Home / US / Voters in deep red Oklahoma weigh on Medicaid expansion as virus cases rise

Voters in deep red Oklahoma weigh on Medicaid expansion as virus cases rise

Supporters of the expansion of Medicaid in Oklahoma claim that the program would bring desperately needed federal support for the state’s long strenuous rural hospitals, which suffered a further collapse in elective procedures after the emergence of the coronavirus. Since 2016, six state hospitals have closed and eight others have filed for bankruptcy.

“We simply cannot afford not to extend coverage,” said Oklahoma House minority leader Emily Virgin, a Democrat.

The outcome of the Oklahoma vote will be followed closely in Missouri, where voters will also vote on the expansion of Medicaid in their state on August 4. The vote is strongly opposed by Governor Mike Parson, a republican facing reelection in November. Missouri voting organizers similarly analyzed their messages on the plight of state hospitals, particularly those in rural areas. Ten hospitals have closed in Missouri since 201

4, according to the state hospital association.

“It’s about making sure Missourians have access to healthcare in their communities,” said Jack Cardetti, the group’s spokesman behind the election initiative.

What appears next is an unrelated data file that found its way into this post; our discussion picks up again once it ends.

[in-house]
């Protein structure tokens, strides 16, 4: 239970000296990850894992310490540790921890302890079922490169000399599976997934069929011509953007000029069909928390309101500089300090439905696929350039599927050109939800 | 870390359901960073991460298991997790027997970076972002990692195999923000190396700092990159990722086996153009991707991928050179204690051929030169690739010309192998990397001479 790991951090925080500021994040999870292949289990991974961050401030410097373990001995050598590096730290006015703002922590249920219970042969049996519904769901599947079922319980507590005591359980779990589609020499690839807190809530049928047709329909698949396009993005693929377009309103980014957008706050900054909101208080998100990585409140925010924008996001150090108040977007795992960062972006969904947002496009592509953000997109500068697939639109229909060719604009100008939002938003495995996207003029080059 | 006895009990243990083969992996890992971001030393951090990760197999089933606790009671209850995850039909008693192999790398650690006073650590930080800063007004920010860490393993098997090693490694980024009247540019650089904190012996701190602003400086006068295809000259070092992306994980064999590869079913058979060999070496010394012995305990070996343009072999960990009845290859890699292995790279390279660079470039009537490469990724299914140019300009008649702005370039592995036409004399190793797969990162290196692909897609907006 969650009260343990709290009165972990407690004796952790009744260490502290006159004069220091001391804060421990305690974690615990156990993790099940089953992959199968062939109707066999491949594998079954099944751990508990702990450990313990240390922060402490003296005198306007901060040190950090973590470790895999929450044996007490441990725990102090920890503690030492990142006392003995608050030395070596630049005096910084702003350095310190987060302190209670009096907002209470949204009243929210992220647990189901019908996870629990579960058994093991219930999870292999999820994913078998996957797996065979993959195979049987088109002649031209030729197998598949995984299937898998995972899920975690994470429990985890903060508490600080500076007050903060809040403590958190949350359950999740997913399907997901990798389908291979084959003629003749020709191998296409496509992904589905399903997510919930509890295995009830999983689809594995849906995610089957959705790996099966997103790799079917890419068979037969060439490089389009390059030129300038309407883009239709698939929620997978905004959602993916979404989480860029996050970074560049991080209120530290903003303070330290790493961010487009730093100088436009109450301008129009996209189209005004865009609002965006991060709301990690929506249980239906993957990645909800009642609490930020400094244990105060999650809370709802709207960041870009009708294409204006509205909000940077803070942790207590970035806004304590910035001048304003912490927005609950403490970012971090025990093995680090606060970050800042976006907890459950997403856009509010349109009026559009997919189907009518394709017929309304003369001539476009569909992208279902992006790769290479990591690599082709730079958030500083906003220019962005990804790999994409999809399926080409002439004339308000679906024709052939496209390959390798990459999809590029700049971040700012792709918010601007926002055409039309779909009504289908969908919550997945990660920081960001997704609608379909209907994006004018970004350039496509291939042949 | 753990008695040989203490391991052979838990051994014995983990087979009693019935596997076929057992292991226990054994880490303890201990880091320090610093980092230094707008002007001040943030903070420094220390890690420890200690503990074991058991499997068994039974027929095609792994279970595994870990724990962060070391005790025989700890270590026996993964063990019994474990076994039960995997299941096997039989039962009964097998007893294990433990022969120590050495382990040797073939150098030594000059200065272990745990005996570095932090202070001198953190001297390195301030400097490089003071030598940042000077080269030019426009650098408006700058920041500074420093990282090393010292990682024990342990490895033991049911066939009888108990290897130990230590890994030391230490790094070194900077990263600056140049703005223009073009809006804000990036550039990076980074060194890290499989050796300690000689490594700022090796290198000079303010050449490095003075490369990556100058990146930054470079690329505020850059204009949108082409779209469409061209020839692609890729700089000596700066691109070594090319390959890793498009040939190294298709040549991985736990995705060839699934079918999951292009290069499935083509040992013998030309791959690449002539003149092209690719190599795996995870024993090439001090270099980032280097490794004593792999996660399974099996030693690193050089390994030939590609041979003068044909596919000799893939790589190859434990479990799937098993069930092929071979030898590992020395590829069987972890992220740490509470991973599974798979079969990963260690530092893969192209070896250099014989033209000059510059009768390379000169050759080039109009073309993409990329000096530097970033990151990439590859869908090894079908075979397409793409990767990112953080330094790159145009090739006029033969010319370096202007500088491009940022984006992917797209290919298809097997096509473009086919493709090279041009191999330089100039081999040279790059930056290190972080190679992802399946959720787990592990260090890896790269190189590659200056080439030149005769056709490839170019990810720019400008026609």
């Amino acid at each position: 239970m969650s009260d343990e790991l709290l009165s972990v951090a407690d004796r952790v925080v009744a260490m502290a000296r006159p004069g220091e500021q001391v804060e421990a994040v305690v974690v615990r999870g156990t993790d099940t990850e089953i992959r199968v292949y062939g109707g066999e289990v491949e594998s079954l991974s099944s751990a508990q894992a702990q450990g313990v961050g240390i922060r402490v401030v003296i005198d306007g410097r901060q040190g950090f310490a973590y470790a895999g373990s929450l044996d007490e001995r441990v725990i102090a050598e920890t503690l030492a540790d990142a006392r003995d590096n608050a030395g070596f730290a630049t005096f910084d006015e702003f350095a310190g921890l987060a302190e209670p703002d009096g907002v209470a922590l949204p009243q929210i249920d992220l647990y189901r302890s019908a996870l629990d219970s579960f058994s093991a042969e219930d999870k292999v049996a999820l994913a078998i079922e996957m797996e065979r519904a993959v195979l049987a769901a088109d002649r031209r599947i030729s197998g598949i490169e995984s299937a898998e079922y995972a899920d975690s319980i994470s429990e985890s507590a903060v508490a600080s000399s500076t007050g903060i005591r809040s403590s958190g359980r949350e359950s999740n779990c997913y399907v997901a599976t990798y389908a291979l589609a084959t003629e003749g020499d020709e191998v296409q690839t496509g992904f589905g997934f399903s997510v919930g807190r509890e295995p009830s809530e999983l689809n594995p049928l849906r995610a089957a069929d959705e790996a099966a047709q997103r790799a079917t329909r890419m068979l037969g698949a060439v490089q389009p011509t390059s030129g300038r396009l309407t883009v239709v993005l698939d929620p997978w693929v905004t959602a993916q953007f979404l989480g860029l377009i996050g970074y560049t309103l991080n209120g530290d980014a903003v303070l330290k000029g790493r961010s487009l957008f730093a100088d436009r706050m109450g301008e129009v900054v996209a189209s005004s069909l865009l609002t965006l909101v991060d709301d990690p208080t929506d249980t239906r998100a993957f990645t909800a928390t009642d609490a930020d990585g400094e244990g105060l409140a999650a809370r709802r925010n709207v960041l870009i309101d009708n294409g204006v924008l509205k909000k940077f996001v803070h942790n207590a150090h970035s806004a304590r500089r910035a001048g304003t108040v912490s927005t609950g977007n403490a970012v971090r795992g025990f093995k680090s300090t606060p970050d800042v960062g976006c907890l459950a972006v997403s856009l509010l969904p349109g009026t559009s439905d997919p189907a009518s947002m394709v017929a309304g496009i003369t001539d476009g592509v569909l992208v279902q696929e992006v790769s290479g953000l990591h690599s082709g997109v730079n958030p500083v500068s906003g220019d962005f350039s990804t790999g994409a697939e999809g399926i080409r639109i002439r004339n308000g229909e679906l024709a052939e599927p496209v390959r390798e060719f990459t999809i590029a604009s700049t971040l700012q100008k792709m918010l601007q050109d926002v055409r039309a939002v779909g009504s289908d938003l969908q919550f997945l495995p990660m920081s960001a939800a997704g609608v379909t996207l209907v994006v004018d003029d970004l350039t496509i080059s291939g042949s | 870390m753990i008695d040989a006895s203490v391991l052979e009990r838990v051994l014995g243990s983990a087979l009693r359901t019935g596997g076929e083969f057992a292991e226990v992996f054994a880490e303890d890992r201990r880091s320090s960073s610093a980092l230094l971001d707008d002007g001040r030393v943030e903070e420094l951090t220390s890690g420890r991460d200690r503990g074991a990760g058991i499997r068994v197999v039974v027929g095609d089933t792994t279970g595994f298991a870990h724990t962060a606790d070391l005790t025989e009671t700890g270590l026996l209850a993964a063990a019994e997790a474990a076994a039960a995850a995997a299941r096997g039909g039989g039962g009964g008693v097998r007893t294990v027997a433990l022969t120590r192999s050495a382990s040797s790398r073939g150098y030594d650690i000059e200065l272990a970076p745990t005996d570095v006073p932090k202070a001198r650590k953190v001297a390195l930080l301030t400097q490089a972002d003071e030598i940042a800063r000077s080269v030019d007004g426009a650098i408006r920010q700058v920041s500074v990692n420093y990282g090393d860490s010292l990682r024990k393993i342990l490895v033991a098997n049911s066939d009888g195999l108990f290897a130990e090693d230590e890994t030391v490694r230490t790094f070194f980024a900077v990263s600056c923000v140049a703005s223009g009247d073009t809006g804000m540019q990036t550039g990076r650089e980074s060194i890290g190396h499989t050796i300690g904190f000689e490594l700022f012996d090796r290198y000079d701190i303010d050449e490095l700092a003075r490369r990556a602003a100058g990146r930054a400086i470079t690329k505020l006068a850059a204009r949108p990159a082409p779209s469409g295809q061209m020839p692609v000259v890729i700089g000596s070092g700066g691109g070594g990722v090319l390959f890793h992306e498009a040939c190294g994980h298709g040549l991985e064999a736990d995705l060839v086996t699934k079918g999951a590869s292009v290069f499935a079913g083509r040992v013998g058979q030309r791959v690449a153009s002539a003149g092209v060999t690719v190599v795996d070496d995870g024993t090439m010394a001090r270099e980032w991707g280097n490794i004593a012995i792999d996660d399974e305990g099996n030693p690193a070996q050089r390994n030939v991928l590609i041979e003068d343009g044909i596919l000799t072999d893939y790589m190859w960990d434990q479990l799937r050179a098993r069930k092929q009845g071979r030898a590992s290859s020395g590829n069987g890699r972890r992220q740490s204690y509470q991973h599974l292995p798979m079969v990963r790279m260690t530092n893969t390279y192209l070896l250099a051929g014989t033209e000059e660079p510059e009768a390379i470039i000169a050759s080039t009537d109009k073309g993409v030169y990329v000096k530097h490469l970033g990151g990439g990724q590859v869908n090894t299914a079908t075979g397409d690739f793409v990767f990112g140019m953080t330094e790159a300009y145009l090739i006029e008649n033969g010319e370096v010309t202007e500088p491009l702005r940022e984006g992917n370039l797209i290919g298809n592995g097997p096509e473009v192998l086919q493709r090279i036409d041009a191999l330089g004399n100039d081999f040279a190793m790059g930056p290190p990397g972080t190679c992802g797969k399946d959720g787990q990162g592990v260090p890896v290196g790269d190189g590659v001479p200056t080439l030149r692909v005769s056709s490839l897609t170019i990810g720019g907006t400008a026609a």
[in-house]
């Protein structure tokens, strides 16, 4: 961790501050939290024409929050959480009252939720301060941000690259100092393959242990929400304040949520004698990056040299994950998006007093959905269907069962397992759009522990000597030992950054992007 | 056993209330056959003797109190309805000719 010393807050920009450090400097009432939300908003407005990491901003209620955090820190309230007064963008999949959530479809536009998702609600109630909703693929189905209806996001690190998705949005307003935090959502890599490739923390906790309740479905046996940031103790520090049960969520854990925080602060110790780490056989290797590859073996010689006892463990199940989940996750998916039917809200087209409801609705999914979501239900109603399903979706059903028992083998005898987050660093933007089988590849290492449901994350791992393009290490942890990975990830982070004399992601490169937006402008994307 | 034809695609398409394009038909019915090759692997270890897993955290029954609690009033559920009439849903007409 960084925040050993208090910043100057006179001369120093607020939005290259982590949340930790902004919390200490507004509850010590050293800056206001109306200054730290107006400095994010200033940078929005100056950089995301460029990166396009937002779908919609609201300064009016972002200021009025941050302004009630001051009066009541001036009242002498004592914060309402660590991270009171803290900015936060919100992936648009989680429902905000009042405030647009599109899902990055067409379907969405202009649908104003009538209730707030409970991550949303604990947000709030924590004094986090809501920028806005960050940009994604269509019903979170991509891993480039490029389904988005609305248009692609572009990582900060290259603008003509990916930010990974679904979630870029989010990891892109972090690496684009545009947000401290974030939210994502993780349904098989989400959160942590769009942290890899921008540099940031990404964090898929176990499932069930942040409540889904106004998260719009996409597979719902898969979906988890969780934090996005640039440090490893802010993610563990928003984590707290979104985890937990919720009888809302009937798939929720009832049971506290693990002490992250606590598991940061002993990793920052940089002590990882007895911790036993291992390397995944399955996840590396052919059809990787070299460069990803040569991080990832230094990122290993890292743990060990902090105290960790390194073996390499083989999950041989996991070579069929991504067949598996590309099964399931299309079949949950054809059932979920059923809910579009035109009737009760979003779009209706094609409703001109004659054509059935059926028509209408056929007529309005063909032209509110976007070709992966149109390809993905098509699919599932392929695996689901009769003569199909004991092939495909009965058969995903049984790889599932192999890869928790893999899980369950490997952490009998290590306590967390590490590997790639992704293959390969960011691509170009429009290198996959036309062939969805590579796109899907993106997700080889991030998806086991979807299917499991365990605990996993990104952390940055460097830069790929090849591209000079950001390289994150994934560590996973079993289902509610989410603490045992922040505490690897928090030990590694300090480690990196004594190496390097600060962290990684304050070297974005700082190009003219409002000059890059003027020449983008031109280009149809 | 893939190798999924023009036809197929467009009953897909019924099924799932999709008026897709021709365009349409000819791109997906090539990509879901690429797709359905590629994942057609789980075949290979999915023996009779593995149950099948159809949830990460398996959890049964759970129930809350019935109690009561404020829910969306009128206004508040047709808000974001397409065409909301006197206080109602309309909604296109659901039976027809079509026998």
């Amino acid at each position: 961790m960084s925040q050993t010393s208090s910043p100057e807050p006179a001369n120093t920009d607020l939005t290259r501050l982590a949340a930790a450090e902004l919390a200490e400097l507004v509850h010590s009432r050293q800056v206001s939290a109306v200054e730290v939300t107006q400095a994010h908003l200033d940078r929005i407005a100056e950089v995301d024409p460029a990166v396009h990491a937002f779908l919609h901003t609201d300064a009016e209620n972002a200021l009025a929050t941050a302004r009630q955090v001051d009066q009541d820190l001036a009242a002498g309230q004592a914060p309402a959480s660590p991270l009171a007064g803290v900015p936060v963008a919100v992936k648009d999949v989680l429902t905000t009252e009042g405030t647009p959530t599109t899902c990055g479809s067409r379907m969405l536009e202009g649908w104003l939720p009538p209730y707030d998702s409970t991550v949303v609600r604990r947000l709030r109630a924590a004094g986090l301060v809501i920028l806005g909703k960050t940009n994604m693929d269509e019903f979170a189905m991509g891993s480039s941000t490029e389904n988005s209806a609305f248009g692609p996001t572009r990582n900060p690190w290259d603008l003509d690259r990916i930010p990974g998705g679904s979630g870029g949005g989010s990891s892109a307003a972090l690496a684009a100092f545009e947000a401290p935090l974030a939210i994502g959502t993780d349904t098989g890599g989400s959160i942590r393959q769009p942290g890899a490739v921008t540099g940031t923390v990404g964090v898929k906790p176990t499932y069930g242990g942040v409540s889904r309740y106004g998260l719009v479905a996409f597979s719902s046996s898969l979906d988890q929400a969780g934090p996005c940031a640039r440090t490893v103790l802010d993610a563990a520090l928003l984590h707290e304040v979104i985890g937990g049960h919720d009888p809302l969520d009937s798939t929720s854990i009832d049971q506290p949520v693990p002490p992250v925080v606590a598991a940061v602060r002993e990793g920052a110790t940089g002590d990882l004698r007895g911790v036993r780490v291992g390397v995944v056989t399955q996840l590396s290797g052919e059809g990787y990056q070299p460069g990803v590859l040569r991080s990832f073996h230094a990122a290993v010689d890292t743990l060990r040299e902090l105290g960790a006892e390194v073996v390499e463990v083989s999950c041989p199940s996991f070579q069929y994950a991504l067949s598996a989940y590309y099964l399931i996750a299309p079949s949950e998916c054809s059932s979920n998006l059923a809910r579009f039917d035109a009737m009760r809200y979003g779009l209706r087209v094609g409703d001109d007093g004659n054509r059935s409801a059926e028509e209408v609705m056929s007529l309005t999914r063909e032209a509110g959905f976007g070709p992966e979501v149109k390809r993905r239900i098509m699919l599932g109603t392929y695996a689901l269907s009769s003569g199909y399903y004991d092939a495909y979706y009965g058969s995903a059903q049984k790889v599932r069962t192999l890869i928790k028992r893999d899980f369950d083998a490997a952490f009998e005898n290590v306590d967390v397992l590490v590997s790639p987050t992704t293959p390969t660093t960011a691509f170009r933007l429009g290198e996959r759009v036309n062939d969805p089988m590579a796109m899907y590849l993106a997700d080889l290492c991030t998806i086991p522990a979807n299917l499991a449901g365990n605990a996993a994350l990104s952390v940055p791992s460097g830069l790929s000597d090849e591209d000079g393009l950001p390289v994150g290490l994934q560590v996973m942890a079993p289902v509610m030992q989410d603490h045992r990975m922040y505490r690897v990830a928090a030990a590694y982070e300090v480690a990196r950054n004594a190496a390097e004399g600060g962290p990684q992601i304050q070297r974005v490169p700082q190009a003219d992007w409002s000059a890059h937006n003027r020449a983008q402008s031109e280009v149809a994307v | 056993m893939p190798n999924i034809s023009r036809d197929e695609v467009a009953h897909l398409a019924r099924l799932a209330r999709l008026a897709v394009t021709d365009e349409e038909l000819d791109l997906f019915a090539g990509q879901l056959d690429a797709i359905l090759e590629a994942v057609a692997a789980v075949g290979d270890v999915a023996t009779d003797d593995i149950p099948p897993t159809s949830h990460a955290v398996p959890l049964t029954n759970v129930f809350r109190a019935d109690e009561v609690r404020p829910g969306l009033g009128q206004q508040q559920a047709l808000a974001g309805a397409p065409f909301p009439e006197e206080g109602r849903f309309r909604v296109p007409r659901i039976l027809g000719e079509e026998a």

Even the supporters of the expansion are noting how Oklahoma’s rising coronavirus infection rates affect the vote. The state electoral council advises – but does not require – that electoral workers and voters wear masks. Mail-order voting is also widely allowed, but election law experts have stated that state requirements that they must be authenticated or present a copy of the government-issued identification could depress voter turnout, particularly in low-lying communities. income that would benefit directly from the expansion.

“Unless you’re able to fill the vote at your kitchen table and put it in the mailbox, anything more will be more difficult,” said Joseph Anthony, an assistant professor at Oklahoma State University who specializes in elections and voting rights. “All these things are onerous.”

Jan Largent, the president of the League of Women Electors of the State, said that the usual number of votes for June 4th was required for the June 30 vote, when the state’s primary elections also take place.

“People are determined to go out and vote for 802,” he said, referring to the ballot question number.

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